VIDEO RECAP

REMEDY
It's just one game after a handful of crappy ones, but the Flyers showed almost exactly what we needed to see. There was the lousy start, but really, who cares about that right now. No goals against on the penalty kill. Two power play goals. Career highs.

Just can't rest on any of those feelings. Huge game against Pittsburgh this Saturday.

Sir Charles and Shaq made things personal last night and it was fantastic

Sir Charles and Shaq made things personal last night and it was fantastic

Shaq always has the trump card -- and by that we mean championship rings -- to throw in Charles Barkley's face. But with that said, Sir Charles is probably a much better trash talker and therefore has a superior mouth to defend himself with and throw barbs back in Shaq's direction.

The mouthy duo got into it a bit last night and it teetered between fun and lighthearted and a little personal.

Shaq attacks Chuck for only playing in one NBA Finals and therefore not really knowing what he was talking about. Charles claps back at Shaq for having ridden Kobe and Dwyane Wade's coattails. 

During an NBA playoffs that has been mostly boring, at least these two can still entertain us.

Fletcher Cox should be at Eagles OTAs, but absence likely meaningless

Fletcher Cox should be at Eagles OTAs, but absence likely meaningless

Fletcher Cox wasn’t at practice with the rest of his Eagles teammates on Tuesday -- well, 86 of them -- and that’s okay. It’s May, and participation in offseason training activities is strictly voluntary. Furthermore, if Cox wants to take a vacation, he is entitled to do so under the collective bargaining agreement.

Cox really should be at OTAs. The Eagles gave him a contract potentially worth over $100 million just last year, and with that comes an obligation. Cox arguably did not live up to that contract last season, too, so he could use the practice. And if he needed a vacation, why didn’t he take one during the three months he was off from work?

As far as I’m concerned, both takes are true. Cox is free to do as he wishes, and people with careers in sports should understand better than anybody the strain it places on families, so I can’t blame most of these guys for taking a little extra time. Then again, this drama with Cox seems like it was completely avoidable, and looks especially bad in light of his contract and disappointing season, so I can’t blame people for being angry, either.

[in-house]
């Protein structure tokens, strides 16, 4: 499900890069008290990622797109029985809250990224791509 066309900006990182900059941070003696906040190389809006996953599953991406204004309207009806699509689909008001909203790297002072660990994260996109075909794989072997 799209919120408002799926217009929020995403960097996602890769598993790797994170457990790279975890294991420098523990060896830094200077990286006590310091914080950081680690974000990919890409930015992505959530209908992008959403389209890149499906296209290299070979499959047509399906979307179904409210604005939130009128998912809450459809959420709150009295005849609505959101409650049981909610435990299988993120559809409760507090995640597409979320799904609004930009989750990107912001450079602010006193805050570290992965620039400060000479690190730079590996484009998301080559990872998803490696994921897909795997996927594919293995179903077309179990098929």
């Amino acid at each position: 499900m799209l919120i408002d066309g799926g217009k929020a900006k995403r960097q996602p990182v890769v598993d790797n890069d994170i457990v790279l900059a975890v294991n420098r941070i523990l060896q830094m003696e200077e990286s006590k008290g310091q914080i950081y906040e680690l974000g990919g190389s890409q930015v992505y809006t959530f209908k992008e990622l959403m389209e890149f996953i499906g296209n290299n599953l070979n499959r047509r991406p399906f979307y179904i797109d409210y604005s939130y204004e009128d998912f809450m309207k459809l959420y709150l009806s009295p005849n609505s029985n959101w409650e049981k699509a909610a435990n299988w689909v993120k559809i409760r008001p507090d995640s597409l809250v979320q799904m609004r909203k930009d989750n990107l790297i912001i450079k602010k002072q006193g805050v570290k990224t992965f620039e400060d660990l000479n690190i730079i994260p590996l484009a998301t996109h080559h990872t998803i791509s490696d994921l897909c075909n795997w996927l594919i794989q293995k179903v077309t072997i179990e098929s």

Yet, Cox’s absence almost certainly will have no bearing on the outcome of any games this season. It’s not a sign of disrespect for Eagles coach Doug Pederson or that he’s losing the locker room. It’s not going to send a message to teammates that participation is not expected or important.

Cox missing OTAs on Tuesday was of no consequence to the Eagles at all. By training camp, it will be a forgotten footnote in the story of the 2017 season, only to be mentioned in future Mays whenever somebody else exercises the option to skip a voluntary practice.

Even then, there is clearly a double standard, because the reaction isn’t the same for everybody. When Brandon Graham missed last week while he was believed to be “holding out” for a new contract -- can’t hold out when it’s voluntary -- there were equal parts rage and support for the cause. Jason Peters and Donnie Jones are out this week, too, and while some displeasure has been voiced, those absences were largely met with apathy.

Marcus Smith was missing on Tuesday as well, and it’s not immediately clear why. Pederson made no mention of the former first-round draft pick, and practice was almost over before reporters bothered to notice. In theory, this is a huge mistake, because Smith is fighting for a roster spot. We also don’t know where he is -- perhaps there’s a reasonable explanation -- so it’s unreasonable to jump to conclusions or become outraged.

This is the part where once again we remind everybody that it’s May and these practices are non-contact. And while Cox going away for a week will still be indefensible to some, it never hurts to put yourself in another person’s shoes. Maybe, for whatever reason, he was literally unable to make the trip at a time that would not interfere with Eagles business. Maybe he was simply getting grief at home because he's away so much.

That undoubtedly will be impossible for some people to accept. And, hey, maybe Cox just doesn’t care. Regardless, the practices are voluntary, Cox is expected back next week, and absolutely nobody is going to be talking about this eight months from now, eight weeks from now, or even eight days from now.